“Maliit lang yung lugar, naikot ko yata in 15 minutes pero flat at walang puno pero ang daming pagong,” Tucay tells the Manila Mail.
“So unopposed kami, walang enemy. I landed the troops, the construction battalion built their barracks, gun emplacements and bunkers.”
Perhaps an indication of how free-wheeling the Spratlys were at the time, Tucay joked that he sought permission to name the place “Tu-cay”. “Negative” his headquarters shot back, and was told then Western Command chief Commodore Proceso “Tiger” Fernandez was already speaking with AFP, UPI and AP about their ongoing activities in the Spratlys.
That cay was named Panata that Tucay averred was the last land feature claimed by the Philippines .
On July 17, 1978, Marcos signed Presidential Decree 1599 proclaiming the Kalayaan Island Group ( Pag-Asa Island , Likas Island , Parola Island , Kota Island , Panata Island , Lawak Island and Patag Island ) as part of the country’s Exclusive Economic Zone (EEZ). The Group also encompassed Commodore or Rizal Reef. With a total area of just a third of a square mile, it is nonetheless a registered 5th class municipality of Palawan with its own mayor.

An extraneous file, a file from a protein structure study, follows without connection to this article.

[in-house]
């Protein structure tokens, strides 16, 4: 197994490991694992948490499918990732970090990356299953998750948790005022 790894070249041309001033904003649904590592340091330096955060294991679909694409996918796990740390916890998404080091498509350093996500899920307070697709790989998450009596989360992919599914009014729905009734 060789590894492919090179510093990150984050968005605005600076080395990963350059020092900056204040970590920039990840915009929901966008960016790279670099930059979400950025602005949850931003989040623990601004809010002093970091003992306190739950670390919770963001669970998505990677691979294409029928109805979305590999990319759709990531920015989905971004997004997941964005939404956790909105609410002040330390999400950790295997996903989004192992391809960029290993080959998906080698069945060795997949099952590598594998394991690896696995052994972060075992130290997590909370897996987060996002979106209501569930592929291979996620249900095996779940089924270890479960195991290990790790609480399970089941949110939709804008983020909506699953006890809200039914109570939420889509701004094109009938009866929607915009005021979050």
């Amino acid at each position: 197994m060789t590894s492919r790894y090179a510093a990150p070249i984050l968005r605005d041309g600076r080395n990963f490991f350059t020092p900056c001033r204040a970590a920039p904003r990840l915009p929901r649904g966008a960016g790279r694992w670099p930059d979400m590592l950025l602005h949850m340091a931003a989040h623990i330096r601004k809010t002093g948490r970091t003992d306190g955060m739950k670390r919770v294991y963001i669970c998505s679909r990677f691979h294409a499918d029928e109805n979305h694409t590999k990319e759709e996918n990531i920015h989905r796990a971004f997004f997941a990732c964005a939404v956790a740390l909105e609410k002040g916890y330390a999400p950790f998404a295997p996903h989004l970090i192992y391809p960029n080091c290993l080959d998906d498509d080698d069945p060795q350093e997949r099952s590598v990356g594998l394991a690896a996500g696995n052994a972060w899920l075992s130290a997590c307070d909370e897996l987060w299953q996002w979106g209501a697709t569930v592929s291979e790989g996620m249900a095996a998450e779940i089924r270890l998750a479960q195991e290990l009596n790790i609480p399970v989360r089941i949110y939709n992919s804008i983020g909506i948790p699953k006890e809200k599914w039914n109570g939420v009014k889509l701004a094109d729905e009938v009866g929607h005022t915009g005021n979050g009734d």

We asked Capt. Tucay why Marcos had decided to formalize the country’s hold on the Spratlys in 1978. That was the year, he tells Manila Mail, when the Southeast Asia Mineral Company (SEAMICO) finished its oceanographic survey and rendered a report to Malacanang concluding that the area “possessed great promise”.
The recent spat with China started when her ships harassed a Philippine research ship searching for oil and natural gas. It appears the cycle has begun again but this time, it’s not the Philippine Navy that’s pushing its weight around.
The 1960s marked the peak of the Philippine Navy. Although most of its warships were handed down from the United States, it was the envy of the region. Southeast Asian neighbors were only beginning to form their own navies and looked to the Philippines for inspiration and lessons on maritime defense.